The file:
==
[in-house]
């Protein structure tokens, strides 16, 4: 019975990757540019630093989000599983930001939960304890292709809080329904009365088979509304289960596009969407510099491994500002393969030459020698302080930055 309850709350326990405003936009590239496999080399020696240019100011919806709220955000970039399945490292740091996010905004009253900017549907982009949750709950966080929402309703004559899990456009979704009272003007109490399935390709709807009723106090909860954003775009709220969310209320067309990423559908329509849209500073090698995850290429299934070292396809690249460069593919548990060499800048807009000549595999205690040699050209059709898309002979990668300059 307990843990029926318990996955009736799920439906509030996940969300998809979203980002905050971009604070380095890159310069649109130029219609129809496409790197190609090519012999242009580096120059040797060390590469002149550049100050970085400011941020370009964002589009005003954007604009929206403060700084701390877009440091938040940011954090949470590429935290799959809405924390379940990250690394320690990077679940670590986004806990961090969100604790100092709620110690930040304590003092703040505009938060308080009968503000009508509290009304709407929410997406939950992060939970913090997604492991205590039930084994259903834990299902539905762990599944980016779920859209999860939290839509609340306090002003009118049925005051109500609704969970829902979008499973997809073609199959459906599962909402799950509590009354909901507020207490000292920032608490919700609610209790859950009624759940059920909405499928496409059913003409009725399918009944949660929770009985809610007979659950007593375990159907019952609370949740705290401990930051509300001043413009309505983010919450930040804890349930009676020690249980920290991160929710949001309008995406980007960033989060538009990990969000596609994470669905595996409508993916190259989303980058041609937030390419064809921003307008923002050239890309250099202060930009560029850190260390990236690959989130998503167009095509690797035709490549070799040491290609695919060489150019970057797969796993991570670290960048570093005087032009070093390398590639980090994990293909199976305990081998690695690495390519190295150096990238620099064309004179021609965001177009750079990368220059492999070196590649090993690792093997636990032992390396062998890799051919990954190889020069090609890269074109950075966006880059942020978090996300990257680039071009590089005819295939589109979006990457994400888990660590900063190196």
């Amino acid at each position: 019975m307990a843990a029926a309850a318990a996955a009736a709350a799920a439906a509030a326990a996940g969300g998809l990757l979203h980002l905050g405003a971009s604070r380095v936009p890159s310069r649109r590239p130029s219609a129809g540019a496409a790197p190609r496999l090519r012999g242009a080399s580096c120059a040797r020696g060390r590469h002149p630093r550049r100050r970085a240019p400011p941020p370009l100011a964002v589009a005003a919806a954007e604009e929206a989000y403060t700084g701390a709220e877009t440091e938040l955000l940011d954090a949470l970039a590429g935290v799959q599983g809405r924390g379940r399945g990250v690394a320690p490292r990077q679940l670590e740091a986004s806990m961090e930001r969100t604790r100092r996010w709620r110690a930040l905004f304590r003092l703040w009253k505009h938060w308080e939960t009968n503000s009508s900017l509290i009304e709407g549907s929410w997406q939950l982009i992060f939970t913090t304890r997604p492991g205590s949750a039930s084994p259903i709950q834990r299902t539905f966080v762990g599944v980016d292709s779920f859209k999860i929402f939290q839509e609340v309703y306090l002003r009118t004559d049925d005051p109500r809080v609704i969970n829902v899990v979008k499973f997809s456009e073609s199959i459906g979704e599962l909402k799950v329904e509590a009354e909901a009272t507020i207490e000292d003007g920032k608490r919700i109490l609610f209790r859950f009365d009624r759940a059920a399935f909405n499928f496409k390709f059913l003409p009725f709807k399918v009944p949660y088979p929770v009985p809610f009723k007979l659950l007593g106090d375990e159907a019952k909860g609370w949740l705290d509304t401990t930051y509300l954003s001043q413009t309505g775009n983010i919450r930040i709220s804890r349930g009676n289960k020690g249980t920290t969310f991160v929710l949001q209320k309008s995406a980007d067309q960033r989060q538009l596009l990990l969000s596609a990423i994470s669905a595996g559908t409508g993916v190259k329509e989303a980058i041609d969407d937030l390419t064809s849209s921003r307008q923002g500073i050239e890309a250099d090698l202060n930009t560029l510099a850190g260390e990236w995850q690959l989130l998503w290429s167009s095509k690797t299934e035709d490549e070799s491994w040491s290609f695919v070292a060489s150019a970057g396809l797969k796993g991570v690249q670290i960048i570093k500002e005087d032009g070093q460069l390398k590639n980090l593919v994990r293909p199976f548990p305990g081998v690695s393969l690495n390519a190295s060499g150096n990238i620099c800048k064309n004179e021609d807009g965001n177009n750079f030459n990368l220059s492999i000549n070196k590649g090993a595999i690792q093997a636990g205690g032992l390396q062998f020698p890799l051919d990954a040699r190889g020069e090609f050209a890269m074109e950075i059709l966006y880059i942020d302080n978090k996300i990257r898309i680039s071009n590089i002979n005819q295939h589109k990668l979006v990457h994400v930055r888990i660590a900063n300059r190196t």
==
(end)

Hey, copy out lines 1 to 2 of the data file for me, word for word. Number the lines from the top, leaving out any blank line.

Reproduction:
[in-house]
């Protein structure tokens, strides 16, 4: 019975990757540019630093989000599983930001939960304890292709809080329904009365088979509304289960596009969407510099491994500002393969030459020698302080930055 309850709350326990405003936009590239496999080399020696240019100011919806709220955000970039399945490292740091996010905004009253900017549907982009949750709950966080929402309703004559899990456009979704009272003007109490399935390709709807009723106090909860954003775009709220969310209320067309990423559908329509849209500073090698995850290429299934070292396809690249460069593919548990060499800048807009000549595999205690040699050209059709898309002979990668300059 307990843990029926318990996955009736799920439906509030996940969300998809979203980002905050971009604070380095890159310069649109130029219609129809496409790197190609090519012999242009580096120059040797060390590469002149550049100050970085400011941020370009964002589009005003954007604009929206403060700084701390877009440091938040940011954090949470590429935290799959809405924390379940990250690394320690990077679940670590986004806990961090969100604790100092709620110690930040304590003092703040505009938060308080009968503000009508509290009304709407929410997406939950992060939970913090997604492991205590039930084994259903834990299902539905762990599944980016779920859209999860939290839509609340306090002003009118049925005051109500609704969970829902979008499973997809073609199959459906599962909402799950509590009354909901507020207490000292920032608490919700609610209790859950009624759940059920909405499928496409059913003409009725399918009944949660929770009985809610007979659950007593375990159907019952609370949740705290401990930051509300001043413009309505983010919450930040804890349930009676020690249980920290991160929710949001309008995406980007960033989060538009990990969000596609994470669905595996409508993916190259989303980058041609937030390419064809921003307008923002050239890309250099202060930009560029850190260390990236690959989130998503167009095509690797035709490549070799040491290609695919060489150019970057797969796993991570670290960048570093005087032009070093390398590639980090994990293909199976305990081998690695690495390519190295150096990238620099064309004179021609965001177009750079990368220059492999070196590649090993690792093997636990032992390396062998890799051919990954190889020069090609890269074109950075966006880059942020978090996300990257680039071009590089005819295939589109979006990457994400888990660590900063190196």